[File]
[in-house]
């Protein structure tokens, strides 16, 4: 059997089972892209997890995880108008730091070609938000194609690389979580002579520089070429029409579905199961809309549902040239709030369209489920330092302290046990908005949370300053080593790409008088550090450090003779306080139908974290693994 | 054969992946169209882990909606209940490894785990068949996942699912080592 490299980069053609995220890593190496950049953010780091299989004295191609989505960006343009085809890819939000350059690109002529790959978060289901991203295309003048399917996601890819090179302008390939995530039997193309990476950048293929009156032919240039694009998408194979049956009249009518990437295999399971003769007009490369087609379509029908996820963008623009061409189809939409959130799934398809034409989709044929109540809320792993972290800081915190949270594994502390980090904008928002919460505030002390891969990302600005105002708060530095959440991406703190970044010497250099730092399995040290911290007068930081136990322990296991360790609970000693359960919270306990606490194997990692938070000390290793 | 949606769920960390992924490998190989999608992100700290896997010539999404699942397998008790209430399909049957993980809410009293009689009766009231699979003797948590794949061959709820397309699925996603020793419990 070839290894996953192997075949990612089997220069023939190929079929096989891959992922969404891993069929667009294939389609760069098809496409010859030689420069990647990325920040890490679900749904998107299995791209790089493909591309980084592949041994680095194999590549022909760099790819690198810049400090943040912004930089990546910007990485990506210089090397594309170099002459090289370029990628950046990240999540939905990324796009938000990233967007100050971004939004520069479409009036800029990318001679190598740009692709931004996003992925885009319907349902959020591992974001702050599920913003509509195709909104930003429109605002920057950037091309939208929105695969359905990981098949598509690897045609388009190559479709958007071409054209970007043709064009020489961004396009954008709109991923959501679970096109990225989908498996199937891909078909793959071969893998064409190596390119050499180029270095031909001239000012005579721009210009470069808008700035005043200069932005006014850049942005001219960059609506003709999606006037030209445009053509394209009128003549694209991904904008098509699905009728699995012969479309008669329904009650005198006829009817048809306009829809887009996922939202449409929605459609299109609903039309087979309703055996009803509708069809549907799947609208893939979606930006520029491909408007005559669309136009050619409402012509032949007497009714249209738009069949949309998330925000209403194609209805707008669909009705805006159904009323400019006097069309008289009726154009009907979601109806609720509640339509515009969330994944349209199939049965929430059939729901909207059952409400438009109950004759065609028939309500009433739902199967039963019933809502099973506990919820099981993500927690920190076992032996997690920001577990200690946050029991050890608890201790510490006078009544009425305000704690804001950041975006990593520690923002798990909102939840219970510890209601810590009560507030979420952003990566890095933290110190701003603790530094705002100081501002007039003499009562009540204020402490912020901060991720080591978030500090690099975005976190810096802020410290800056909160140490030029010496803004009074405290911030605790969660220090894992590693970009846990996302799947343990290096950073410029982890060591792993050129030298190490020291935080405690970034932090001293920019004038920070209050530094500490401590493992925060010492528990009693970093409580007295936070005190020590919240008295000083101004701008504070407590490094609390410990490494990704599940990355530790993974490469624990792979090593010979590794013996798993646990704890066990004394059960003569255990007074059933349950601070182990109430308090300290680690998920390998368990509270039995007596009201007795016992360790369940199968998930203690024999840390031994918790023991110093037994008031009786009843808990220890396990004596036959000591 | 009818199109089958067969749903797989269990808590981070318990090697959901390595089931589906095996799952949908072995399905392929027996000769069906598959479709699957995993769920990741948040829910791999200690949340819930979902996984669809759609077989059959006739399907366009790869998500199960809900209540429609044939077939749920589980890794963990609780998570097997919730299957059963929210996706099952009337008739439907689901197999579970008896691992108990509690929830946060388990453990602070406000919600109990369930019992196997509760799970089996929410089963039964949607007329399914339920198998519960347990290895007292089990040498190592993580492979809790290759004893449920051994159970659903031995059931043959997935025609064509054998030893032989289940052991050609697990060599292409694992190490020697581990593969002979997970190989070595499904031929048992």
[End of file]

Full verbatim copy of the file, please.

[in-house]
């Protein structure tokens, strides 16, 4: 059997089972892209997890995880108008730091070609938000194609690389979580002579520089070429029409579905199961809309549902040239709030369209489920330092302290046990908005949370300053080593790409008088550090450090003779306080139908974290693994 | 054969992946169209882990909606209940490894785990068949996942699912080592 490299980069053609995220890593190496950049953010780091299989004295191609989505960006343009085809890819939000350059690109002529790959978060289901991203295309003048399917996601890819090179302008390939995530039997193309990476950048293929009156032919240039694009998408194979049956009249009518990437295999399971003769007009490369087609379509029908996820963008623009061409189809939409959130799934398809034409989709044929109540809320792993972290800081915190949270594994502390980090904008928002919460505030002390891969990302600005105002708060530095959440991406703190970044010497250099730092399995040290911290007068930081136990322990296991360790609970000693359960919270306990606490194997990692938070000390290793 | 949606769920960390992924490998190989999608992100700290896997010539999404699942397998008790209430399909049957993980809410009293009689009766009231699979003797948590794949061959709820397309699925996603020793419990 070839290894996953192997075949990612089997220069023939190929079929096989891959992922969404891993069929667009294939389609760069098809496409010859030689420069990647990325920040890490679900749904998107299995791209790089493909591309980084592949041994680095194999590549022909760099790819690198810049400090943040912004930089990546910007990485990506210089090397594309170099002459090289370029990628950046990240999540939905990324796009938000990233967007100050971004939004520069479409009036800029990318001679190598740009692709931004996003992925885009319907349902959020591992974001702050599920913003509509195709909104930003429109605002920057950037091309939208929105695969359905990981098949598509690897045609388009190559479709958007071409054209970007043709064009020489961004396009954008709109991923959501679970096109990225989908498996199937891909078909793959071969893998064409190596390119050499180029270095031909001239000012005579721009210009470069808008700035005043200069932005006014850049942005001219960059609506003709999606006037030209445009053509394209009128003549694209991904904008098509699905009728699995012969479309008669329904009650005198006829009817048809306009829809887009996922939202449409929605459609299109609903039309087979309703055996009803509708069809549907799947609208893939979606930006520029491909408007005559669309136009050619409402012509032949007497009714249209738009069949949309998330925000209403194609209805707008669909009705805006159904009323400019006097069309008289009726154009009907979601109806609720509640339509515009969330994944349209199939049965929430059939729901909207059952409400438009109950004759065609028939309500009433739902199967039963019933809502099973506990919820099981993500927690920190076992032996997690920001577990200690946050029991050890608890201790510490006078009544009425305000704690804001950041975006990593520690923002798990909102939840219970510890209601810590009560507030979420952003990566890095933290110190701003603790530094705002100081501002007039003499009562009540204020402490912020901060991720080591978030500090690099975005976190810096802020410290800056909160140490030029010496803004009074405290911030605790969660220090894992590693970009846990996302799947343990290096950073410029982890060591792993050129030298190490020291935080405690970034932090001293920019004038920070209050530094500490401590493992925060010492528990009693970093409580007295936070005190020590919240008295000083101004701008504070407590490094609390410990490494990704599940990355530790993974490469624990792979090593010979590794013996798993646990704890066990004394059960003569255990007074059933349950601070182990109430308090300290680690998920390998368990509270039995007596009201007795016992360790369940199968998930203690024999840390031994918790023991110093037994008031009786009843808990220890396990004596036959000591 | 009818199109089958067969749903797989269990808590981070318990090697959901390595089931589906095996799952949908072995399905392929027996000769069906598959479709699957995993769920990741948040829910791999200690949340819930979902996984669809759609077989059959006739399907366009790869998500199960809900209540429609044939077939749920589980890794963990609780998570097997919730299957059963929210996706099952009337008739439907689901197999579970008896691992108990509690929830946060388990453990602070406000919600109990369930019992196997509760799970089996929410089963039964949607007329399914339920198998519960347990290895007292089990040498190592993580492979809790290759004893449920051994159970659903031995059931043959997935025609064509054998030893032989289940052991050609697990060599292409694992190490020697581990593969002979997970190989070595499904031929048992």